During the last few days I’ve been finishing my latest book, Microservices for everyone. I’ve used the Leanpub self-publishing platform again. I wrote about the process before and still like it very much. Every now and then Leanpub adds a useful feature to their platform too, one of which is an export functionality for downloading a print-ready PDF.
Previously I had to cut up the normal book PDF manually, so this tool saved me a lot of work. Though it’s a relatively smart tool, the resulting PDF isn’t completely print-ready for all circumstances (to be honest, that would be a bit too much to ask from any tool of course!). For example, I wanted to use this PDF file to publish the book using Amazon’s print-on-demand self-publishing service CreateSpace, but I also wanted to order some copies at a local print shop (preferably using the same source files). In this post I’d like to share some of the details of making the print-ready PDF even more print-ready, for whomever may be interested in this.
Preparing the inside of the book
I found that several things needed to be fixed before all layout issues were gone:
- Some lines which contained inline, pre-formatted code, like
AVeryLongClassName, would not auto-wrap to the next line. Where this is the case, it triggers a warning in Createspace’s automatic review process: the margin becomes too small for print. I fixed these issues by cutting these long strings in multiple parts, adding soft hyphens (
-) in between them.
- Some images appeared to be too large. This was because Leanpub shows all images with a 100% width. Vertically oriented images will appear to be much larger than horizontally oriented ones.
I added some whitespace in the images source file to force a “horizontal” rendering, but I later found out that you can also specify image positioning options, like width, float, etc.
- Some images had a resolution that’s too low for printing. When I realized, I started adding images and illustrations with higher resolutions than required. Unfortunately I had to redraw some of the illustrations manually in order to get a higher resolution version… Something to keep in mind from the beginning of the writing process!
The result of Leanpub’s print-ready PDF export is a PDF containing colored code snippets and images. In order to turn it into a grayscale PDF document, I googled a bit and found a good solution. I now use Ghostscript to do the PDF conversion, using the following options:
gs -o /print/book.pdf -sDEVICE=pdfwrite -dHaveTransparency=false -dProcessColorModel=/DeviceGray -dEmbedAllFonts=true -dSubsetFonts=false -sColorConversionStrategy=Gray -r300 /preprint/book.pdf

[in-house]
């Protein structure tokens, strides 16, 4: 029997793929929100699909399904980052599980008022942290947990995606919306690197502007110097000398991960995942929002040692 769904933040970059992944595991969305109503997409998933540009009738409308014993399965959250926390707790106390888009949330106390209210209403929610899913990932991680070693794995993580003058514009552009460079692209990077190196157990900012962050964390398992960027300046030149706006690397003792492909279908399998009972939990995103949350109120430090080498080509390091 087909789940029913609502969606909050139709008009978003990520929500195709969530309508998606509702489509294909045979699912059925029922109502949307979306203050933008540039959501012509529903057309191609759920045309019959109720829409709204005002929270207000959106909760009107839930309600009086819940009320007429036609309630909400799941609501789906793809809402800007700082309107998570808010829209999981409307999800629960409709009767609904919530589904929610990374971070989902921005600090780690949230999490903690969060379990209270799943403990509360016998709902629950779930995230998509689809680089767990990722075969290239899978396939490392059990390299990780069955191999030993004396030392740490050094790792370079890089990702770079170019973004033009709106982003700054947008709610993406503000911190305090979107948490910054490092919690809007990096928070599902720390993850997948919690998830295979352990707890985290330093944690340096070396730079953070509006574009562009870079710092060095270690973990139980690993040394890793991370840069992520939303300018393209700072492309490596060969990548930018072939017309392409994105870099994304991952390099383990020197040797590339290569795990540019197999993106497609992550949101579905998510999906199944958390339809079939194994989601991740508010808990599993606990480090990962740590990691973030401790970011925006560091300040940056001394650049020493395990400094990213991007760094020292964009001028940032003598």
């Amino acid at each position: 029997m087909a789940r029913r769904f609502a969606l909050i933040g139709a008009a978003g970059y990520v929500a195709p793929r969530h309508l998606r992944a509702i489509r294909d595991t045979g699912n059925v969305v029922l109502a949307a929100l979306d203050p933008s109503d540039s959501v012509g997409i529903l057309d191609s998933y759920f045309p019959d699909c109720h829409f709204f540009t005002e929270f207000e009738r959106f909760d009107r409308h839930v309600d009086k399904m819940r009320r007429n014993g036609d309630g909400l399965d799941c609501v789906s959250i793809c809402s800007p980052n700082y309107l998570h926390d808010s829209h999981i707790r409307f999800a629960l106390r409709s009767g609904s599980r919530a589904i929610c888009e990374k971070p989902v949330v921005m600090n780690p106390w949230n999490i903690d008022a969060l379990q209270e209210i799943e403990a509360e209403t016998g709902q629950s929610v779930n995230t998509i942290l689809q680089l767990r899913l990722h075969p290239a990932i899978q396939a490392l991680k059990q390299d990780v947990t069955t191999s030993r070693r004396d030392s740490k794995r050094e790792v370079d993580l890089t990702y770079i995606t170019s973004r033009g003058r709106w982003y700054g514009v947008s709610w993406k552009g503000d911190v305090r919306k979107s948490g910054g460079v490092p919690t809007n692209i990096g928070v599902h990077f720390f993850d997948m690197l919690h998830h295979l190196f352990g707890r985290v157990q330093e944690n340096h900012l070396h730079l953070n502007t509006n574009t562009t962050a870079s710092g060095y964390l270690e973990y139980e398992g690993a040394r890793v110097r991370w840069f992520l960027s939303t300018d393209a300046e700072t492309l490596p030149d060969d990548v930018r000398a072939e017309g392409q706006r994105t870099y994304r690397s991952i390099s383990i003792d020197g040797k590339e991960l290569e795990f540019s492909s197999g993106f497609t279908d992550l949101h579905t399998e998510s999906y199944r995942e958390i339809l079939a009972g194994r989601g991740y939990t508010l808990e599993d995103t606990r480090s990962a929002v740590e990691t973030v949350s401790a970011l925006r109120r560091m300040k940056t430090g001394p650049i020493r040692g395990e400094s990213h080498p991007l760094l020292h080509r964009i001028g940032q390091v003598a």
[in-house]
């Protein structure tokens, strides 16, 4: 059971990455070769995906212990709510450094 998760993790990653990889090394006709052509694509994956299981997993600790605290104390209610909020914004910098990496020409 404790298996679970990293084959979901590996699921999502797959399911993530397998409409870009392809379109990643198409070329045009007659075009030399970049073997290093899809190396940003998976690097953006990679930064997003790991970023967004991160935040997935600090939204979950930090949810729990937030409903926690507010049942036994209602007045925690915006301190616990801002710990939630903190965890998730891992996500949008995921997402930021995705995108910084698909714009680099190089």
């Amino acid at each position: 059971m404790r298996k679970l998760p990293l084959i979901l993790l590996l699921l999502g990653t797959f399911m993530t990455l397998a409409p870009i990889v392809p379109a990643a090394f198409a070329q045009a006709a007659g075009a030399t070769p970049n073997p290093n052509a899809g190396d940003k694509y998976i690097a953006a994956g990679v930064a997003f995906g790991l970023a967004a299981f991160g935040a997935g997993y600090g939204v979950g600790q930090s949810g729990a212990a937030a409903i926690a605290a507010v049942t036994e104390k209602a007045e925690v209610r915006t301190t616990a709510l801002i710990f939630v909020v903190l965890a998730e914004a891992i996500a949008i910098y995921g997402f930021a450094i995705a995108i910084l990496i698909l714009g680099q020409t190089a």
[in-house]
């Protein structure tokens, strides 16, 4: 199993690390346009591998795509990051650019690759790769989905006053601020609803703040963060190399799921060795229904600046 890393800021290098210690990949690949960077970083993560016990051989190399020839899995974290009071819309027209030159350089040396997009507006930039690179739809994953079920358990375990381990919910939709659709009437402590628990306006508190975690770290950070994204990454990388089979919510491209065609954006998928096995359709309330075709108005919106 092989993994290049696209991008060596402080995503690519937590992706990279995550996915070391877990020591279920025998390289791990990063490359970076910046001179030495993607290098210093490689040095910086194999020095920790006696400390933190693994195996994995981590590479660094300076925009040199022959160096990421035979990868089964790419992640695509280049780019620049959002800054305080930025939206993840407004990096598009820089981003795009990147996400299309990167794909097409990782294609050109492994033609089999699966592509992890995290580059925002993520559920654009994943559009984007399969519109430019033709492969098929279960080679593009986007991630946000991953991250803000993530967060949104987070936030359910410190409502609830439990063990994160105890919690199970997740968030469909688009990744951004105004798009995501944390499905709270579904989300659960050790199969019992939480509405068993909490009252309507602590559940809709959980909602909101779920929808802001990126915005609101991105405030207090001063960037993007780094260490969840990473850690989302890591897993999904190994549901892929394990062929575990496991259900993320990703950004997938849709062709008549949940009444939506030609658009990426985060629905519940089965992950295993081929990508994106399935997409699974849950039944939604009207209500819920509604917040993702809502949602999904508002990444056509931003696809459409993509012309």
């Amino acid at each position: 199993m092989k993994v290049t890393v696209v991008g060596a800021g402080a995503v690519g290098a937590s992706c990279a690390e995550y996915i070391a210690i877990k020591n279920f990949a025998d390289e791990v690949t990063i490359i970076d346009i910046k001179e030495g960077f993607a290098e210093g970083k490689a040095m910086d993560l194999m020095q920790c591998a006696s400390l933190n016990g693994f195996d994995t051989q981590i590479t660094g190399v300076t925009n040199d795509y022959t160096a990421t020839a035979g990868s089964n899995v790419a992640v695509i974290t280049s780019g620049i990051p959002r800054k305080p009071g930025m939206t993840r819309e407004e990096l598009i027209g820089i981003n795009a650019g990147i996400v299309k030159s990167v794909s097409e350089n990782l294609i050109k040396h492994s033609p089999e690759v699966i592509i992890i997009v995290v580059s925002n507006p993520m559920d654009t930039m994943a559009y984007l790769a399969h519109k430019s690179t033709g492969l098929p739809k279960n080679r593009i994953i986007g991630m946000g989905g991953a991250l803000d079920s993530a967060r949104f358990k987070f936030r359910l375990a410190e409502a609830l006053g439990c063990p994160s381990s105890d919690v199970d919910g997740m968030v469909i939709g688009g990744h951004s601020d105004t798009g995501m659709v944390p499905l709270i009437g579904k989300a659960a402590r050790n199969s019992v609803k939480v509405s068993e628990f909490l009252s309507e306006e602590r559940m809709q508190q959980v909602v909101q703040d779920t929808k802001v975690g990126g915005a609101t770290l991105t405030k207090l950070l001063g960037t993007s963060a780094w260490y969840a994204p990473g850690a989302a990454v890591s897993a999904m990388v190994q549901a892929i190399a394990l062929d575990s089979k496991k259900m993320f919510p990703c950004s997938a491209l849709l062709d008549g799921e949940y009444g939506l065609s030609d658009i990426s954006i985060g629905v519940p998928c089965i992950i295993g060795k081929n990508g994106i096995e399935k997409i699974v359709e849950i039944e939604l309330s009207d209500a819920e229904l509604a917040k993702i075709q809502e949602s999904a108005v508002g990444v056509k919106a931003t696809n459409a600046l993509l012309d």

This takes the
book.pdf document from the
/preprint directory, removes transparency, includes all used fonts, converts it to grayscale, and stores the images with a 300DPI resolution (which is excellent for print). It then saves the resulting PDF file in
Preparing the cover
I designed the cover image using Gimp. The size and layout of the cover image are based on the number of pages, the thickness of the paper I wanted to use, the size of the PDF (“Technical”, i.e. 7 x 9.1 inches) and the cut margin for the book printer. I put all this information in one spreadsheet (allowing me to use constants, variables, and simple derivations):
Using the information in this sheet I could then create an image file of the right size, and put visual guidelines at the right places:
I always miss Photoshop when I’m working with Gimp. It can do most of what I want; except store CMYK images… That’s very unfortunate and frustrating. I’ve been trying to overcome this issue in various ways (upload an RGB image to a website to let it be converted to CMYK, use Ghostscript, etc.). The final and automated solution came from Imagemagick’s
convert tool. The only problem was that you need to feed it color profiles. I have absolutely no clue what these are, but I downloaded some from the Adobe website and was able to use them in the following command:
convert /preprint/cover-rgb.png +profile icm -profile RGB.icc -profile CMYK.icc /print/cover-cmyk.pdf
The options mean: remove any color profile in use, then convert from RGB profile to CMYK profile.
The conversion process more or less keeps the look and feel of the original RGB/screen-based cover image intact. I’m curious what a real print looks like. When CreateSpace’s review process is finished, I’ll be sure to order a sample copy for one last proof-reading session.
I don’t know when the final version of the book will be released yet. When I do, I’ll blog about it here.